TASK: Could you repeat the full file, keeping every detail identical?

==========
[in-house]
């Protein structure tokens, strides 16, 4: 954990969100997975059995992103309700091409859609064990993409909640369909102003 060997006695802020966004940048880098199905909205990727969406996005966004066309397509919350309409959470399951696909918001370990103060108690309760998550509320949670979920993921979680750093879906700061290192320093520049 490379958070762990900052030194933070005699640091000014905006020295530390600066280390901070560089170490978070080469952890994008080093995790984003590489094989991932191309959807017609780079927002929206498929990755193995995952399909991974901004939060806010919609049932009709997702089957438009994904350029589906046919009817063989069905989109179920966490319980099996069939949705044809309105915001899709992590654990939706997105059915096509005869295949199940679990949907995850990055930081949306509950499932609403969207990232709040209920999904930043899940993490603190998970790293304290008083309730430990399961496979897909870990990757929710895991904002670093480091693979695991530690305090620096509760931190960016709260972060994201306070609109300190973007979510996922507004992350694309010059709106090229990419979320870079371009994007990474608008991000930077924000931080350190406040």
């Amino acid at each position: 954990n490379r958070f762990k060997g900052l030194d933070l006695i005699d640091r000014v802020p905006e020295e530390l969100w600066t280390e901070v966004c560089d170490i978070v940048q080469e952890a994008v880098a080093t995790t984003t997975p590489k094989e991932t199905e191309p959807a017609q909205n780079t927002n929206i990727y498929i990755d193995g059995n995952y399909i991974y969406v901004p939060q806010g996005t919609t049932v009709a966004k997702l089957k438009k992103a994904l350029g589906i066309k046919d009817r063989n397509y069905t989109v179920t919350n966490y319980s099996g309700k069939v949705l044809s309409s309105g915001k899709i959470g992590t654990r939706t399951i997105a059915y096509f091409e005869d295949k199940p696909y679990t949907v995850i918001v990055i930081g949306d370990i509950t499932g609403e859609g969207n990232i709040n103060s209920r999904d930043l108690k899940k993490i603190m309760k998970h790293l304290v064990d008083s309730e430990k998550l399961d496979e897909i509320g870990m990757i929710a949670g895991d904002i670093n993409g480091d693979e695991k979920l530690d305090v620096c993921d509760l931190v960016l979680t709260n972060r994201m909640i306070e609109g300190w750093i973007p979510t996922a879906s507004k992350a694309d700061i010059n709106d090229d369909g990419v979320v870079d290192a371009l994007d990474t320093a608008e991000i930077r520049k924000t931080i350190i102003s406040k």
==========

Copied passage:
[in-house]
């Protein structure tokens, strides 16, 4: 954990969100997975059995992103309700091409859609064990993409909640369909102003 060997006695802020966004940048880098199905909205990727969406996005966004066309397509919350309409959470399951696909918001370990103060108690309760998550509320949670979920993921979680750093879906700061290192320093520049 490379958070762990900052030194933070005699640091000014905006020295530390600066280390901070560089170490978070080469952890994008080093995790984003590489094989991932191309959807017609780079927002929206498929990755193995995952399909991974901004939060806010919609049932009709997702089957438009994904350029589906046919009817063989069905989109179920966490319980099996069939949705044809309105915001899709992590654990939706997105059915096509005869295949199940679990949907995850990055930081949306509950499932609403969207990232709040209920999904930043899940993490603190998970790293304290008083309730430990399961496979897909870990990757929710895991904002670093480091693979695991530690305090620096509760931190960016709260972060994201306070609109300190973007979510996922507004992350694309010059709106090229990419979320870079371009994007990474608008991000930077924000931080350190406040």
């Amino acid at each position: 954990n490379r958070f762990k060997g900052l030194d933070l006695i005699d640091r000014v802020p905006e020295e530390l969100w600066t280390e901070v966004c560089d170490i978070v940048q080469e952890a994008v880098a080093t995790t984003t997975p590489k094989e991932t199905e191309p959807a017609q909205n780079t927002n929206i990727y498929i990755d193995g059995n995952y399909i991974y969406v901004p939060q806010g996005t919609t049932v009709a966004k997702l089957k438009k992103a994904l350029g589906i066309k046919d009817r063989n397509y069905t989109v179920t919350n966490y319980s099996g309700k069939v949705l044809s309409s309105g915001k899709i959470g992590t654990r939706t399951i997105a059915y096509f091409e005869d295949k199940p696909y679990t949907v995850i918001v990055i930081g949306d370990i509950t499932g609403e859609g969207n990232i709040n103060s209920r999904d930043l108690k899940k993490i603190m309760k998970h790293l304290v064990d008083s309730e430990k998550l399961d496979e897909i509320g870990m990757i929710a949670g895991d904002i670093n993409g480091d693979e695991k979920l530690d305090v620096c993921d509760l931190v960016l979680t709260n972060r994201m909640i306070e609109g300190w750093i973007p979510t996922a879906s507004k992350a694309d700061i010059n709106d090229d369909g990419v979320v870079d290192a371009l994007d990474t320093a608008e991000i930077r520049k924000t931080i350190i102003s406040k």